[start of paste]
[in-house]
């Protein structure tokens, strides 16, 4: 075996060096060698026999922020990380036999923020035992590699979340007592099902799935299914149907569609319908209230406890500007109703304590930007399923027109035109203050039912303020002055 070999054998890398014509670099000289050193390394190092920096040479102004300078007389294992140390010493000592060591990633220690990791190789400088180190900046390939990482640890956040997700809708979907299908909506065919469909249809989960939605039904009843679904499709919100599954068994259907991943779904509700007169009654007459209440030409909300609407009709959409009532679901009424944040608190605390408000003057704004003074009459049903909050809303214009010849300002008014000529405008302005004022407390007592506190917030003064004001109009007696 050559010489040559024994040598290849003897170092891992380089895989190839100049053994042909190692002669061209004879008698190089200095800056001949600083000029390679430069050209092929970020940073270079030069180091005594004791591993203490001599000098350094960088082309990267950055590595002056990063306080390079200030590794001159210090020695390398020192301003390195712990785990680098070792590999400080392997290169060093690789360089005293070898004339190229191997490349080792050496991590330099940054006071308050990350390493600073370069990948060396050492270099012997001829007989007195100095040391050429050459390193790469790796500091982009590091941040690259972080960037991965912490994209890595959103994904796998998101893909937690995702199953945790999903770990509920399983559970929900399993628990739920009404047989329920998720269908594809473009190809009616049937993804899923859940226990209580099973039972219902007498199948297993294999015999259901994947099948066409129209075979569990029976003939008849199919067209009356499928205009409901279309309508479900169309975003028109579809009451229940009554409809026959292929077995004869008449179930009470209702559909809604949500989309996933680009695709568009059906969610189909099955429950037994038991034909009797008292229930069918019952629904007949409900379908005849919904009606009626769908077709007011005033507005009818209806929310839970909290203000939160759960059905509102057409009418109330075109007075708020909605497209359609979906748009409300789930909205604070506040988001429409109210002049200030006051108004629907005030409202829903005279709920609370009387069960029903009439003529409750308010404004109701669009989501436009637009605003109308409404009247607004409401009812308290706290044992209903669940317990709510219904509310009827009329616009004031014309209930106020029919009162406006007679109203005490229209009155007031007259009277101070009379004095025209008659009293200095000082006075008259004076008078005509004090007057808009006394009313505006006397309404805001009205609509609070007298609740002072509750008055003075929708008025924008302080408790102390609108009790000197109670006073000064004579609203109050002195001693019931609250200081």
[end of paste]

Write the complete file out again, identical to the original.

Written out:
[in-house]
């Protein structure tokens, strides 16, 4: 075996060096060698026999922020990380036999923020035992590699979340007592099902799935299914149907569609319908209230406890500007109703304590930007399923027109035109203050039912303020002055 070999054998890398014509670099000289050193390394190092920096040479102004300078007389294992140390010493000592060591990633220690990791190789400088180190900046390939990482640890956040997700809708979907299908909506065919469909249809989960939605039904009843679904499709919100599954068994259907991943779904509700007169009654007459209440030409909300609407009709959409009532679901009424944040608190605390408000003057704004003074009459049903909050809303214009010849300002008014000529405008302005004022407390007592506190917030003064004001109009007696 050559010489040559024994040598290849003897170092891992380089895989190839100049053994042909190692002669061209004879008698190089200095800056001949600083000029390679430069050209092929970020940073270079030069180091005594004791591993203490001599000098350094960088082309990267950055590595002056990063306080390079200030590794001159210090020695390398020192301003390195712990785990680098070792590999400080392997290169060093690789360089005293070898004339190229191997490349080792050496991590330099940054006071308050990350390493600073370069990948060396050492270099012997001829007989007195100095040391050429050459390193790469790796500091982009590091941040690259972080960037991965912490994209890595959103994904796998998101893909937690995702199953945790999903770990509920399983559970929900399993628990739920009404047989329920998720269908594809473009190809009616049937993804899923859940226990209580099973039972219902007498199948297993294999015999259901994947099948066409129209075979569990029976003939008849199919067209009356499928205009409901279309309508479900169309975003028109579809009451229940009554409809026959292929077995004869008449179930009470209702559909809604949500989309996933680009695709568009059906969610189909099955429950037994038991034909009797008292229930069918019952629904007949409900379908005849919904009606009626769908077709007011005033507005009818209806929310839970909290203000939160759960059905509102057409009418109330075109007075708020909605497209359609979906748009409300789930909205604070506040988001429409109210002049200030006051108004629907005030409202829903005279709920609370009387069960029903009439003529409750308010404004109701669009989501436009637009605003109308409404009247607004409401009812308290706290044992209903669940317990709510219904509310009827009329616009004031014309209930106020029919009162406006007679109203005490229209009155007031007259009277101070009379004095025209008659009293200095000082006075008259004076008078005509004090007057808009006394009313505006006397309404805001009205609509609070007298609740002072509750008055003075929708008025924008302080408790102390609108009790000197109670006073000064004579609203109050002195001693019931609250200081």